Put zip into the self-isolation blahs with some Zazzy! These adoptable cats do great at binge-watching, silly games and plain napping

Virtually Pets

At Zazzy Cats Kitty Rescue, every cat is Zazzy.

Zazzy’s founder, Jimmy Naccarato, picked the name for the nonprofit after watching an otherwise shortsighted and ill-informed episode of “The Big Bang Theory.” In the show, Sheldon named his horde (and very close to hoard) of cats after Manhattan Project Scientists—Enrico Fermi, Richard Feynman, and other mouthfuls—except for one tabby whom Sheldon named Zazzles “because he’s so—zazzy!” The name struck Jimmy as funny and cute, and perfect for a kitty nonprofit.

The name is the only thing Zazzy Cats has in common with the episode. The volunteers—the rescue’s all-volunteer and gets by financially by a whisker—scoop high-risk cats—injured and curably ill animals, pregnant mothers, bottle-feeding kittens—from shelters and streets mostly in Long Beach and get them veterinary care and spay or neuter them.

“We have a lot of people reach out to us to try to keep cats out of the shelter,” said Laura Altmann, the board of directors’ secretary. “It helps alleviate some of our shelter’s pressures and financial burden. If we can assist with that by keeping more cats out, it helps a lot.”

All the cats go to fosters who bottle-feed orphaned kittens, play with the cats, continue with any medical needs, and love them to the outer planets and back. By the time they’re ready to adopt—and the volunteers are more fussy than Sheldon was about homes—they’re healthy, beautiful felines. And plenty zazzy, too.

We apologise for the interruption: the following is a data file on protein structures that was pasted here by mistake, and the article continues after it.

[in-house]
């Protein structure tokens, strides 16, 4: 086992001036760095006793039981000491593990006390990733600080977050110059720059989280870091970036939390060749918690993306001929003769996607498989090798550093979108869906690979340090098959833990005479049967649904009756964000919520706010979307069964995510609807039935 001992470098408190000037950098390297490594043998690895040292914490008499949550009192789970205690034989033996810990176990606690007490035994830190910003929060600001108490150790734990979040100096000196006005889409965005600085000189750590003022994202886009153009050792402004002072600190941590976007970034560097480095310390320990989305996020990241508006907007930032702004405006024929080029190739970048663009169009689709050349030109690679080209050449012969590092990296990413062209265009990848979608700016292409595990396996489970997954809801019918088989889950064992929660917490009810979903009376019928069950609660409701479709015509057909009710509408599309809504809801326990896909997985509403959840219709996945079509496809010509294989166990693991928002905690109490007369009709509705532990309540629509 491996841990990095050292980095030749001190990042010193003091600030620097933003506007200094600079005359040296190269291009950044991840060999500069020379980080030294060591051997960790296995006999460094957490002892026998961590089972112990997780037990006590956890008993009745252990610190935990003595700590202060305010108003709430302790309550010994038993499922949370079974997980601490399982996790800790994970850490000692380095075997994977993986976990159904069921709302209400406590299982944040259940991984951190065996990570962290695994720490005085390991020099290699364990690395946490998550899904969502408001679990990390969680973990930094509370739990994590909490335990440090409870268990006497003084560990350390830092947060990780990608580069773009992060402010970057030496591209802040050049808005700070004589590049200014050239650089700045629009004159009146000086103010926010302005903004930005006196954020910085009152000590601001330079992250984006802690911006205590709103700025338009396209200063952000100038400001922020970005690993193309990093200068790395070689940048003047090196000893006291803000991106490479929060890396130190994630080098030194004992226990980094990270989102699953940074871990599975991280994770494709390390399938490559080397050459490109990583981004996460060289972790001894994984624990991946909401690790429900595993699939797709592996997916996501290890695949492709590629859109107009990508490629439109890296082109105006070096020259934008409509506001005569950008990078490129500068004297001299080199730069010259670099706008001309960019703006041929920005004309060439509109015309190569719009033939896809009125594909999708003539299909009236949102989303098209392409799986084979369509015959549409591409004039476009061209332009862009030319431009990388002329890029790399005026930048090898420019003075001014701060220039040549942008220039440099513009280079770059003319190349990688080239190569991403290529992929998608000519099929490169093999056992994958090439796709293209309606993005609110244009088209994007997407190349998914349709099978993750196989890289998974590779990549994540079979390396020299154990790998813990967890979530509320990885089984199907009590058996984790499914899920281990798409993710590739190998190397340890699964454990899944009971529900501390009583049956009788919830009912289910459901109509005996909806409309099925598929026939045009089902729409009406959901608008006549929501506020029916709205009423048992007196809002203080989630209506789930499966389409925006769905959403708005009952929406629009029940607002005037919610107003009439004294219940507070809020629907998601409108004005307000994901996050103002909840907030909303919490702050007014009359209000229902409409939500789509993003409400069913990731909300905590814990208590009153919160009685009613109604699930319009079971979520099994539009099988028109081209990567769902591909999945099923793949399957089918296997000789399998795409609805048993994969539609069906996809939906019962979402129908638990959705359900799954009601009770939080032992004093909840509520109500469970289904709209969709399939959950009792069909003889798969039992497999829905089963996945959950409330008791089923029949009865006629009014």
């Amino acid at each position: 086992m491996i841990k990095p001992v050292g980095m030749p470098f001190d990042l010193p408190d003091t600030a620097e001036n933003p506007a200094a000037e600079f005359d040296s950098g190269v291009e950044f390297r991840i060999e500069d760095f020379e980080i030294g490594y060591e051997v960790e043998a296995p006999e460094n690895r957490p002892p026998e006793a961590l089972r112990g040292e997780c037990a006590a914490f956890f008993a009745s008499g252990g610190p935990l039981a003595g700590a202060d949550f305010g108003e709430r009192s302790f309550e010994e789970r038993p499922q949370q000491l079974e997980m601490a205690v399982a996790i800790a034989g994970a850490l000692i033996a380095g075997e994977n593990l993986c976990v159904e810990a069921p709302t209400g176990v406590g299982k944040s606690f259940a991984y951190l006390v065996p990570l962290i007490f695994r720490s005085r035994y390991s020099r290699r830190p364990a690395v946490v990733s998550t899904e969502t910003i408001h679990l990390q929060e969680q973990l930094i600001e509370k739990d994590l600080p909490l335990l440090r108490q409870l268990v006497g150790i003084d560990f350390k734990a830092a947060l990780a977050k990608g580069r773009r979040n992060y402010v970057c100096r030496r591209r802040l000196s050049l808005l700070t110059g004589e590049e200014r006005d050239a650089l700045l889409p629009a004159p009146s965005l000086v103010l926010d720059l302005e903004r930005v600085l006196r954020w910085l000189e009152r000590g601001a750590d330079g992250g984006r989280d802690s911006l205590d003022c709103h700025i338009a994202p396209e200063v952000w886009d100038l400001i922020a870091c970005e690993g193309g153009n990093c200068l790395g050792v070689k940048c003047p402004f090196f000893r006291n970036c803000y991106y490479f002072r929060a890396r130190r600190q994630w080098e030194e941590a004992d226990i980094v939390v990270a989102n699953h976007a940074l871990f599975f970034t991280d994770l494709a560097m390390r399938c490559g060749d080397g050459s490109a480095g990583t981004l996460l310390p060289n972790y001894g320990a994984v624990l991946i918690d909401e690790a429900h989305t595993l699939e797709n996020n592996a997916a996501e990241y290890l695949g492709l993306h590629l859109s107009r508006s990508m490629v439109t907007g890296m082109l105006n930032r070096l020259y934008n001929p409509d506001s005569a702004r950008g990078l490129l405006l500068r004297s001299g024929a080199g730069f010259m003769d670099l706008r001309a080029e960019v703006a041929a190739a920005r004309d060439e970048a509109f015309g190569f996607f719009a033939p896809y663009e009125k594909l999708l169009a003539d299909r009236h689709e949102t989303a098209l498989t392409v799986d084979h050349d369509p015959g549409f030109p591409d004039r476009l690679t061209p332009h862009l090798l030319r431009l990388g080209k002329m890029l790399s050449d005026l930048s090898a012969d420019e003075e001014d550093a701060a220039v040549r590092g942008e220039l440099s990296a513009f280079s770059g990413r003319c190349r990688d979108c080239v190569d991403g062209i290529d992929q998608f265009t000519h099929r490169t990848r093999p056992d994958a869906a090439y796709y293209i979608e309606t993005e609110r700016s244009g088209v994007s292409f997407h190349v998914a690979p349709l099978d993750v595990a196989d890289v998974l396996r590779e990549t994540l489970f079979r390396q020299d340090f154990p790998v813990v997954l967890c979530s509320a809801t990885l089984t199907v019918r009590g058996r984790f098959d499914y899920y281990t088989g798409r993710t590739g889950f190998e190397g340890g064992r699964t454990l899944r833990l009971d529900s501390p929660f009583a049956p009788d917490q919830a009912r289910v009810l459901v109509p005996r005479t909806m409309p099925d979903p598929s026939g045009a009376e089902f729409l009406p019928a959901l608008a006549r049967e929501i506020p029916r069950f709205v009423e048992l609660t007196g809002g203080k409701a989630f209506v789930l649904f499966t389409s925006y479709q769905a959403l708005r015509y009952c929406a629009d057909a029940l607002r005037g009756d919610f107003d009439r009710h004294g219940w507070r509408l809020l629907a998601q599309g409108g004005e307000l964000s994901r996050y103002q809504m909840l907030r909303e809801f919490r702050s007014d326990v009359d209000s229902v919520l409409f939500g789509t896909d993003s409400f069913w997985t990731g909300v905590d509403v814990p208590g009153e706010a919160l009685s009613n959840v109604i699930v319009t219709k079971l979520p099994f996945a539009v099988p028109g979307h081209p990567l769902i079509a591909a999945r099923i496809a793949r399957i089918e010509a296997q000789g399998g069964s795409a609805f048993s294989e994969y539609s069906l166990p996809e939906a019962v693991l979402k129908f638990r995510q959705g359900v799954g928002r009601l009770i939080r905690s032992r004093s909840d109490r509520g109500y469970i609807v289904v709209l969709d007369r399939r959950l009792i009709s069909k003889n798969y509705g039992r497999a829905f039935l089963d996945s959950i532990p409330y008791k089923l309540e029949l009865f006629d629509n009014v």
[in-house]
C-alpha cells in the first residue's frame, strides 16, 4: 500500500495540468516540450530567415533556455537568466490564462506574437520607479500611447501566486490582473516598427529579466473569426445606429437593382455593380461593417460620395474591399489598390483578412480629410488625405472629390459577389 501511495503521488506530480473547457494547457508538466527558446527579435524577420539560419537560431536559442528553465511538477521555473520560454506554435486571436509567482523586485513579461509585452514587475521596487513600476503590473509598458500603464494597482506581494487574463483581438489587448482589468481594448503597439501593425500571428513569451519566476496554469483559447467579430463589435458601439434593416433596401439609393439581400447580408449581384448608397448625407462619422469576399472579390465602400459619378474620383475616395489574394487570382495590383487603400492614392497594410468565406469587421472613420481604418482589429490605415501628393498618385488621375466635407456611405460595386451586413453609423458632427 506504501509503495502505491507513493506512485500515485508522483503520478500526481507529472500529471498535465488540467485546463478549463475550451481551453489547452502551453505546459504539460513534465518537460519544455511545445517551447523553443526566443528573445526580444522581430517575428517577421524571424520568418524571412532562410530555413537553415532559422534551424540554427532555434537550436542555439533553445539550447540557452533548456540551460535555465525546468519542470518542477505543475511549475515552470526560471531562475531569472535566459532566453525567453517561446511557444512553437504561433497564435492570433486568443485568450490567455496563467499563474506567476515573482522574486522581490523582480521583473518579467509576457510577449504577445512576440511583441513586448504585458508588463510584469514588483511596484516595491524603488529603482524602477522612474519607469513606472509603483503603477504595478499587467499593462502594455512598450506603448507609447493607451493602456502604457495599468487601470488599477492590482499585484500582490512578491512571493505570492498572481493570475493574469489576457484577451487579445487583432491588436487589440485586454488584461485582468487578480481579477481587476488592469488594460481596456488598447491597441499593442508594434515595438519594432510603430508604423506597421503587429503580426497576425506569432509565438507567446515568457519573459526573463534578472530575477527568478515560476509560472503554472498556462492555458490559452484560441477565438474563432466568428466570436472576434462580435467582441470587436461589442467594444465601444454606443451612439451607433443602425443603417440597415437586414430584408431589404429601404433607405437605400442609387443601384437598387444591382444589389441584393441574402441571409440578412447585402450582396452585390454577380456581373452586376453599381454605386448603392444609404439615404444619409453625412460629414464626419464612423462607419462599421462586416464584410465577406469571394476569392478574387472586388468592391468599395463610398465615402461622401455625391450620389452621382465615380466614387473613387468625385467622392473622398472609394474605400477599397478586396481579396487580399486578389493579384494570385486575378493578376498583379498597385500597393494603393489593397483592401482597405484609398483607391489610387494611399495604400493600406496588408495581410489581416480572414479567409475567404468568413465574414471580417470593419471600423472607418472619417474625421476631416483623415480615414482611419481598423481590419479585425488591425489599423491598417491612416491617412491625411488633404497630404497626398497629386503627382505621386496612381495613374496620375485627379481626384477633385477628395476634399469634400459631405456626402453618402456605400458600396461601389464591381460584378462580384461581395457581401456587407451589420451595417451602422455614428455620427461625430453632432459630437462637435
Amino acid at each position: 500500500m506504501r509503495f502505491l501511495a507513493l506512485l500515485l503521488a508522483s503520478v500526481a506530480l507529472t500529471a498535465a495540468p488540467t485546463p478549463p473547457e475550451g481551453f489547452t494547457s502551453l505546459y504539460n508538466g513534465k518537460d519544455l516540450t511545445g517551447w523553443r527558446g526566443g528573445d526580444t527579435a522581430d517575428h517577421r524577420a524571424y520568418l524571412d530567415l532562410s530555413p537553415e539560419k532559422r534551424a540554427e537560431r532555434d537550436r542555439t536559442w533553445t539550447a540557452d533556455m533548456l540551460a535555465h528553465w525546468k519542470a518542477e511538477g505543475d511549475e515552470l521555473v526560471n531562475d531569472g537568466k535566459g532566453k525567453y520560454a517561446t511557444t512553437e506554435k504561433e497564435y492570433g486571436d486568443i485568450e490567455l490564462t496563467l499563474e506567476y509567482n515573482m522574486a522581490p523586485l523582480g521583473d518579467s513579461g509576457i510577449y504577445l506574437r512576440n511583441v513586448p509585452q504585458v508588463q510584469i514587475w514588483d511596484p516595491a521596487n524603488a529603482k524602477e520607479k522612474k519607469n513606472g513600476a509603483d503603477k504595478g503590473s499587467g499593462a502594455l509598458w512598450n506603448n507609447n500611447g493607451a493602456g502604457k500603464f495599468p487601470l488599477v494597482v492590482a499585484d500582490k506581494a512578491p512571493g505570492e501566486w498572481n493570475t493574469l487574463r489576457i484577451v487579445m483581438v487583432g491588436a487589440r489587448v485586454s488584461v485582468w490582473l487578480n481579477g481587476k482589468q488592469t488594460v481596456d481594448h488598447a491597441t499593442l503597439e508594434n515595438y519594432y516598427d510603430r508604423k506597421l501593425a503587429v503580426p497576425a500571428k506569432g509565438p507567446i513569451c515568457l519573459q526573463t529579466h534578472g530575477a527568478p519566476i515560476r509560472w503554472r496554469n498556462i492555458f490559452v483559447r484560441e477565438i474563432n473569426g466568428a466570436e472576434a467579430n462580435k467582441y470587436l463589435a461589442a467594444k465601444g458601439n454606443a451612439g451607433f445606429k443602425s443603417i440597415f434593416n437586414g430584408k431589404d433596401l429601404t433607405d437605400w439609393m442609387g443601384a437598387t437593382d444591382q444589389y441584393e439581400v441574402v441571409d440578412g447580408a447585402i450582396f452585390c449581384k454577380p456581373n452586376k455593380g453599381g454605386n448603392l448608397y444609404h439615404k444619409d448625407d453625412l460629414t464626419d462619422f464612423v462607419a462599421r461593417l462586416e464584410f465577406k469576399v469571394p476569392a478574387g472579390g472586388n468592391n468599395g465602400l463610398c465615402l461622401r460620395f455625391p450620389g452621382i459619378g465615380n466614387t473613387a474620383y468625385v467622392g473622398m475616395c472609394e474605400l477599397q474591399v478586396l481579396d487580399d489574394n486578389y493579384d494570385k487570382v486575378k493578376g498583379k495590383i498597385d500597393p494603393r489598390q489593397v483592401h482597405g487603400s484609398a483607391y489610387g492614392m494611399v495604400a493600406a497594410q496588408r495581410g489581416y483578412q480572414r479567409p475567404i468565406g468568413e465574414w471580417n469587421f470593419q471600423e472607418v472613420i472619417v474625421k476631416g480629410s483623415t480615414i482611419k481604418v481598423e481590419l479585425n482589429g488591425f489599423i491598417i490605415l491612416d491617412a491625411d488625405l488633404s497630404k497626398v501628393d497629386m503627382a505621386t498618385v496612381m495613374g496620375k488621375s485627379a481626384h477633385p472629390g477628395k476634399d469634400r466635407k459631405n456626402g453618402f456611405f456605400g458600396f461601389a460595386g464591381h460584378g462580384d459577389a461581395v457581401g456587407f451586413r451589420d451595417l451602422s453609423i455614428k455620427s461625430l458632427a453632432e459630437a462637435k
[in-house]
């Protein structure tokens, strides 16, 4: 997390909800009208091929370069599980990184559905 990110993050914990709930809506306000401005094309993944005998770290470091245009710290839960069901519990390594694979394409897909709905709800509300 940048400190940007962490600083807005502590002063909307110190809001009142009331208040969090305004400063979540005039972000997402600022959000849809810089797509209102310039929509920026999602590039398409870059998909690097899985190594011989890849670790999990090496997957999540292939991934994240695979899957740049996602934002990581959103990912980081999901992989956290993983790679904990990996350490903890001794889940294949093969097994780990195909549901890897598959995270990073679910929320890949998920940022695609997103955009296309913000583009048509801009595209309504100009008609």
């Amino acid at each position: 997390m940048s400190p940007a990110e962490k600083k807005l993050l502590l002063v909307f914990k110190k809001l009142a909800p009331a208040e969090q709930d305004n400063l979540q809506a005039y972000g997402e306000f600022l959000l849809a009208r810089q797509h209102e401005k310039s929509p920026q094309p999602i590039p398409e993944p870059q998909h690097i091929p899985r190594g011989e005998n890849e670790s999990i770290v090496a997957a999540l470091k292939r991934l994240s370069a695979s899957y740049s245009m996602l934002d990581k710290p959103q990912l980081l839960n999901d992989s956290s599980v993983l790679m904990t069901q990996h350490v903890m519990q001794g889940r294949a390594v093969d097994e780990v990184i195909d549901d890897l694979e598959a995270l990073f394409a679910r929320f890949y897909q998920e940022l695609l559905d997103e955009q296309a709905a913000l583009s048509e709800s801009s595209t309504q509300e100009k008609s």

Roni Naccarato, Jimmy’s sister, is cofounder of the organization. She works with the team to go over adoption applications and submit them to the fosters, many of whom have known the cats from scratch. During the pandemic, Zazzy board members have done Zoom or FaceTime meet-and-greets with the potential adopters; if everything goes well, Zazzy meets with the adopters in a closed-off location, with everyone masked and appropriately garbed.

“We’re constantly cleaning, and you’re not around a million people at once,” Altmann said.

During “normal” times, Zazzy Cats and other rescue groups have regular adoption events at pet-supply stores where people can see, cuddle and play with kitties. They won’t be able to do that for a while, so The Scratching Post has been posting videos as a distant second. You’ll still find them all so—zazzy.

cat with gray ears and eye masks, white nose bridge, cheeks, and legs, and gray splotch on back, stares at camera as she rests on a white pillow and plaid bedspread.